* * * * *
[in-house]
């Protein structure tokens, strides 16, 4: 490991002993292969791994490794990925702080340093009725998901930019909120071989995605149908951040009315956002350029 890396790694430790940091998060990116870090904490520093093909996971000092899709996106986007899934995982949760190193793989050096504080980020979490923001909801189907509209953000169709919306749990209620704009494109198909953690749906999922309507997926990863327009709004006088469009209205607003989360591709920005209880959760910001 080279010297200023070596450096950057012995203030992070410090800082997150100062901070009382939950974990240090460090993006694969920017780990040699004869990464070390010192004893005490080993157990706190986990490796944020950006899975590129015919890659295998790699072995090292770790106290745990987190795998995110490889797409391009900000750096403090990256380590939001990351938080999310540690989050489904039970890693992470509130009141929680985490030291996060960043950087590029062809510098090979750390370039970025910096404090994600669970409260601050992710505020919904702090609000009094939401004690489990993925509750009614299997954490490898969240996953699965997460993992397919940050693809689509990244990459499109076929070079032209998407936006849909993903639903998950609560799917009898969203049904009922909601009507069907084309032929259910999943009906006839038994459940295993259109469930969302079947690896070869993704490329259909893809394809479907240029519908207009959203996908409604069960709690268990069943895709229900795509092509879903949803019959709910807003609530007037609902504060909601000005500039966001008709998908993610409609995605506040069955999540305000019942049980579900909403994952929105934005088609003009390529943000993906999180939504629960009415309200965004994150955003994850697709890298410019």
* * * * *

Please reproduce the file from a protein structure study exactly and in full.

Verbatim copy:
[in-house]
């Protein structure tokens, strides 16, 4: 490991002993292969791994490794990925702080340093009725998901930019909120071989995605149908951040009315956002350029 890396790694430790940091998060990116870090904490520093093909996971000092899709996106986007899934995982949760190193793989050096504080980020979490923001909801189907509209953000169709919306749990209620704009494109198909953690749906999922309507997926990863327009709004006088469009209205607003989360591709920005209880959760910001 080279010297200023070596450096950057012995203030992070410090800082997150100062901070009382939950974990240090460090993006694969920017780990040699004869990464070390010192004893005490080993157990706190986990490796944020950006899975590129015919890659295998790699072995090292770790106290745990987190795998995110490889797409391009900000750096403090990256380590939001990351938080999310540690989050489904039970890693992470509130009141929680985490030291996060960043950087590029062809510098090979750390370039970025910096404090994600669970409260601050992710505020919904702090609000009094939401004690489990993925509750009614299997954490490898969240996953699965997460993992397919940050693809689509990244990459499109076929070079032209998407936006849909993903639903998950609560799917009898969203049904009922909601009507069907084309032929259910999943009906006839038994459940295993259109469930969302079947690896070869993704490329259909893809394809479907240029519908207009959203996908409604069960709690268990069943895709229900795509092509879903949803019959709910807003609530007037609902504060909601000005500039966001008709998908993610409609995605506040069955999540305000019942049980579900909403994952929105934005088609003009390529943000993906999180939504629960009415309200965004994150955003994850697709890298410019």